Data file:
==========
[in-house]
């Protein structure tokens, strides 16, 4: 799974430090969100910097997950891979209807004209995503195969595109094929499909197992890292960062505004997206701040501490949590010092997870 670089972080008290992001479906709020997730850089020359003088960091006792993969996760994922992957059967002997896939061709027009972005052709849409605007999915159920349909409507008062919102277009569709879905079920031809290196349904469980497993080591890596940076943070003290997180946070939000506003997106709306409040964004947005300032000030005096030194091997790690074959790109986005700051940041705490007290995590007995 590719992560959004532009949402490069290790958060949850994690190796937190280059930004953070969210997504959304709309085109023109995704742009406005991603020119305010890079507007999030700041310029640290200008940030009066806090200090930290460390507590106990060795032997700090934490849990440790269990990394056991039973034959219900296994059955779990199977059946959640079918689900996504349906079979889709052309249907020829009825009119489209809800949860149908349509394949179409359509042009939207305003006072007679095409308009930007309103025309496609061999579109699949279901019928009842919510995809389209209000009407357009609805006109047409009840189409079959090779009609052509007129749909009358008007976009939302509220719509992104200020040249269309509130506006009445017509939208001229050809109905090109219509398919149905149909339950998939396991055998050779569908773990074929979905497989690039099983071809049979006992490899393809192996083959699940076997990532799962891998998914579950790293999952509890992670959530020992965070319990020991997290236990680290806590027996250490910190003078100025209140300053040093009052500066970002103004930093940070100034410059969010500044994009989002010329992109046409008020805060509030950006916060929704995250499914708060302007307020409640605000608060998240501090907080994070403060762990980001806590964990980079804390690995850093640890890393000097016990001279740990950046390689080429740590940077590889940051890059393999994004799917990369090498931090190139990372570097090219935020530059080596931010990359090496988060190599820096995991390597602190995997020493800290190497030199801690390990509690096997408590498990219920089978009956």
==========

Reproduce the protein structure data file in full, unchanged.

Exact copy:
[in-house]
């Protein structure tokens, strides 16, 4: 799974430090969100910097997950891979209807004209995503195969595109094929499909197992890292960062505004997206701040501490949590010092997870 670089972080008290992001479906709020997730850089020359003088960091006792993969996760994922992957059967002997896939061709027009972005052709849409605007999915159920349909409507008062919102277009569709879905079920031809290196349904469980497993080591890596940076943070003290997180946070939000506003997106709306409040964004947005300032000030005096030194091997790690074959790109986005700051940041705490007290995590007995 590719992560959004532009949402490069290790958060949850994690190796937190280059930004953070969210997504959304709309085109023109995704742009406005991603020119305010890079507007999030700041310029640290200008940030009066806090200090930290460390507590106990060795032997700090934490849990440790269990990394056991039973034959219900296994059955779990199977059946959640079918689900996504349906079979889709052309249907020829009825009119489209809800949860149908349509394949179409359509042009939207305003006072007679095409308009930007309103025309496609061999579109699949279901019928009842919510995809389209209000009407357009609805006109047409009840189409079959090779009609052509007129749909009358008007976009939302509220719509992104200020040249269309509130506006009445017509939208001229050809109905090109219509398919149905149909339950998939396991055998050779569908773990074929979905497989690039099983071809049979006992490899393809192996083959699940076997990532799962891998998914579950790293999952509890992670959530020992965070319990020991997290236990680290806590027996250490910190003078100025209140300053040093009052500066970002103004930093940070100034410059969010500044994009989002010329992109046409008020805060509030950006916060929704995250499914708060302007307020409640605000608060998240501090907080994070403060762990980001806590964990980079804390690995850093640890890393000097016990001279740990950046390689080429740590940077590889940051890059393999994004799917990369090498931090190139990372570097090219935020530059080596931010990359090496988060190599820096995991390597602190995997020493800290190497030199801690390990509690096997408590498990219920089978009956």